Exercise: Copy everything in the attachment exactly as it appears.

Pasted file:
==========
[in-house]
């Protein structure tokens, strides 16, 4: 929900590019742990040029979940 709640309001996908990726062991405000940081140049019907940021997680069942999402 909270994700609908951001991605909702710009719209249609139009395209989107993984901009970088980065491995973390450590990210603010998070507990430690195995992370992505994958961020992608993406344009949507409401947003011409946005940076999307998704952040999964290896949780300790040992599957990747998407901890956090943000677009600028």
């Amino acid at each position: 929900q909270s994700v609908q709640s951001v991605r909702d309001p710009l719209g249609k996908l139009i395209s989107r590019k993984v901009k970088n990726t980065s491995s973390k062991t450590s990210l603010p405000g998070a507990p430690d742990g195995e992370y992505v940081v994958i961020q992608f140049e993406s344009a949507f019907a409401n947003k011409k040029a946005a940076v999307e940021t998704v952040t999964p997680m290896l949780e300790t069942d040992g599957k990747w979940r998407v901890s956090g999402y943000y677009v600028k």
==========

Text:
[in-house]
């Protein structure tokens, strides 16, 4: 929900590019742990040029979940 709640309001996908990726062991405000940081140049019907940021997680069942999402 909270994700609908951001991605909702710009719209249609139009395209989107993984901009970088980065491995973390450590990210603010998070507990430690195995992370992505994958961020992608993406344009949507409401947003011409946005940076999307998704952040999964290896949780300790040992599957990747998407901890956090943000677009600028």
């Amino acid at each position: 929900q909270s994700v609908q709640s951001v991605r909702d309001p710009l719209g249609k996908l139009i395209s989107r590019k993984v901009k970088n990726t980065s491995s973390k062991t450590s990210l603010p405000g998070a507990p430690d742990g195995e992370y992505v940081v994958i961020q992608f140049e993406s344009a949507f019907a409401n947003k011409k040029a946005a940076v999307e940021t998704v952040t999964p997680m290896l949780e300790t069942d040992g599957k990747w979940r998407v901890s956090g999402y943000y677009v600028k």